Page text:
Component incorporates spin and molecular electronics
Scientists have created an electronic component based on a single organic molecule using the techniques of both spin and molecular electronics.
At just one nanometre in diameter, the current device represents something of a breakthrough and compares with carbon nanotube-based transistors that are on the scale of tens of nanometres.
In the current project, the researchers demonstrated that the organic molecule hydrogen-phthalocyanin, also used as blue dye in ball pens, exhibits a strong magneto-resistance effect when trapped between electrodes, potentially opening up a variety of applications.
‘The immediate impact will be in new sensors for hard disks — but this is just the beginning,’ said lead researcher Prof Wulf Wulfhekel of the Karlsruhe Institute of Technology (KIT) in Germany.
‘The use of spin for information encoding has several advantages — it’s non-volatile so you don’t need power to save the state of your machine. If you switch off your computer and switch it back on again you don’t need to boot up.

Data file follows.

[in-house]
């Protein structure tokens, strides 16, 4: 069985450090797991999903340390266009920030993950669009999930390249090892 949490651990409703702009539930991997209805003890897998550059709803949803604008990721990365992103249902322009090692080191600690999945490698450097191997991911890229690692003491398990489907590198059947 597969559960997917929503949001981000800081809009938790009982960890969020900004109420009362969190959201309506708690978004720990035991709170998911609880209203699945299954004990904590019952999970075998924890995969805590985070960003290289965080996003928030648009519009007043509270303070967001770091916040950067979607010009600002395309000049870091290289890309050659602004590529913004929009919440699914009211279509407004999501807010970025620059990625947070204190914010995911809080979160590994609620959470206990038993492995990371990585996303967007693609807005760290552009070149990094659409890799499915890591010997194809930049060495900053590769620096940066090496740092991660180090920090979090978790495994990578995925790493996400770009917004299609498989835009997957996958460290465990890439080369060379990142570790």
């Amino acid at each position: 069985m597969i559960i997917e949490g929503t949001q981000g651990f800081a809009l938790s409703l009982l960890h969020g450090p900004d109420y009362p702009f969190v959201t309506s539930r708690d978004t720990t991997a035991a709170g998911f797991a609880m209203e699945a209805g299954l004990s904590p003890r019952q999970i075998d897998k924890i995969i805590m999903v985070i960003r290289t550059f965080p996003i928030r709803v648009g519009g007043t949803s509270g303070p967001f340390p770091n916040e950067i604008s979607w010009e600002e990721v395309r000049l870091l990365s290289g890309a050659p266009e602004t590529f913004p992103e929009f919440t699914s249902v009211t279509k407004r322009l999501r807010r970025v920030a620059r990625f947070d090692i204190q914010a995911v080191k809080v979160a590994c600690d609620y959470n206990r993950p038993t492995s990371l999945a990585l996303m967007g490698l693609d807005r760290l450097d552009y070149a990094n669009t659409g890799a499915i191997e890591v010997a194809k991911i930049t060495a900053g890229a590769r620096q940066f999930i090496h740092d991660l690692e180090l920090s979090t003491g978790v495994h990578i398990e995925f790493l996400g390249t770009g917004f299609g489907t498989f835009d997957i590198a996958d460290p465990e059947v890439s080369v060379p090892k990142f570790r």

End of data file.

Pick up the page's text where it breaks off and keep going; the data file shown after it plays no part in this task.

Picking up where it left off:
‘And also the power consumption is far lower, so this has advantages for mobile devices especially.’
In electronic devices, information is traditionally stored and transmitted by the flow of electricity, based on the presence or absence of electrons, which create a binary code.
By contrast, in spintronics, information is stored and transmitted using another property of electrons: their spin.
The advantage is that the spin is maintained even when switching off current supply, which means that the component can store information without any energy consumption.
However, to increase data-storage density, miniaturisation is also important, as Prof Wulfhekel explained.
‘If you want to make things very small, typically you use lithography, but it’s hard to get reliable structures. In principle, to manufacture identical objects you have to have atomic precision and no one can do it at the moment.
‘But chemistry offers another approach — you can just synthesise molecules, they are all absolutely identical. The idea is to use these molecules as transistors, resistors and units of an electronic circuit.’
Scientists from KIT, the Institut de Physique et Chimie des Matériaux de Strasbourg (IPCMS) in France and Chiba University in Japan contributed to the research that is published in the journal Nature Nanotechnology.